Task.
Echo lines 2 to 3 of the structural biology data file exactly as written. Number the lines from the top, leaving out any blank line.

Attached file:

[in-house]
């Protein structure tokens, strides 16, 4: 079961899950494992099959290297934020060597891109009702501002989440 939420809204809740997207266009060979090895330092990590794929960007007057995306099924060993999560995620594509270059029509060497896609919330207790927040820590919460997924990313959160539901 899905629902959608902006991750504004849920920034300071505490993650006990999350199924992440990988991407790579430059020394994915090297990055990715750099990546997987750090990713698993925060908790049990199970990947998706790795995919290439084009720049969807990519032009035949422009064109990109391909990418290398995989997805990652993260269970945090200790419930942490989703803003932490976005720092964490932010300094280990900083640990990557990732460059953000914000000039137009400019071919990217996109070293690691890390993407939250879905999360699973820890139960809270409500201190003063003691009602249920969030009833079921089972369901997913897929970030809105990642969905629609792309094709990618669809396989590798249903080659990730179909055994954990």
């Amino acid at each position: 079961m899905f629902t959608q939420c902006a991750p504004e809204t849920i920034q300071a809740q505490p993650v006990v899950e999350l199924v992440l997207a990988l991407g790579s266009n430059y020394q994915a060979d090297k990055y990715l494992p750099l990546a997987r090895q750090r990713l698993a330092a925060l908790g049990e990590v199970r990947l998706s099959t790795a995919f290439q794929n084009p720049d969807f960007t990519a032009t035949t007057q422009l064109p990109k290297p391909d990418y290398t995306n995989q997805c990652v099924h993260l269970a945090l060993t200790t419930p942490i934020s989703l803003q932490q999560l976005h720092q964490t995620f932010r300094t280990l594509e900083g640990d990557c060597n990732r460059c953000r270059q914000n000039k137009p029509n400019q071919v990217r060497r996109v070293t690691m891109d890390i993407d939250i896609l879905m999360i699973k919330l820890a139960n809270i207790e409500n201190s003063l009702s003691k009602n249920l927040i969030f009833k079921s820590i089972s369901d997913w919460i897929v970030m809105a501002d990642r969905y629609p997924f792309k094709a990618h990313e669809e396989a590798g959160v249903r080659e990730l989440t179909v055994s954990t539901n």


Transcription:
């Protein structure tokens, strides 16, 4: 079961899950494992099959290297934020060597891109009702501002989440 939420809204809740997207266009060979090895330092990590794929960007007057995306099924060993999560995620594509270059029509060497896609919330207790927040820590919460997924990313959160539901 899905629902959608902006991750504004849920920034300071505490993650006990999350199924992440990988991407790579430059020394994915090297990055990715750099990546997987750090990713698993925060908790049990199970990947998706790795995919290439084009720049969807990519032009035949422009064109990109391909990418290398995989997805990652993260269970945090200790419930942490989703803003932490976005720092964490932010300094280990900083640990990557990732460059953000914000000039137009400019071919990217996109070293690691890390993407939250879905999360699973820890139960809270409500201190003063003691009602249920969030009833079921089972369901997913897929970030809105990642969905629609792309094709990618669809396989590798249903080659990730179909055994954990």
């Amino acid at each position: 079961m899905f629902t959608q939420c902006a991750p504004e809204t849920i920034q300071a809740q505490p993650v006990v899950e999350l199924v992440l997207a990988l991407g790579s266009n430059y020394q994915a060979d090297k990055y990715l494992p750099l990546a997987r090895q750090r990713l698993a330092a925060l908790g049990e990590v199970r990947l998706s099959t790795a995919f290439q794929n084009p720049d969807f960007t990519a032009t035949t007057q422009l064109p990109k290297p391909d990418y290398t995306n995989q997805c990652v099924h993260l269970a945090l060993t200790t419930p942490i934020s989703l803003q932490q999560l976005h720092q964490t995620f932010r300094t280990l594509e900083g640990d990557c060597n990732r460059c953000r270059q914000n000039k137009p029509n400019q071919v990217r060497r996109v070293t690691m891109d890390i993407d939250i896609l879905m999360i699973k919330l820890a139960n809270i207790e409500n201190s003063l009702s003691k009602n249920l927040i969030f009833k079921s820590i089972s369901d997913w919460i897929v970030m809105a501002d990642r969905y629609p997924f792309k094709a990618h990313e669809e396989a590798g959160v249903r080659e990730l989440t179909v055994s954990t539901n």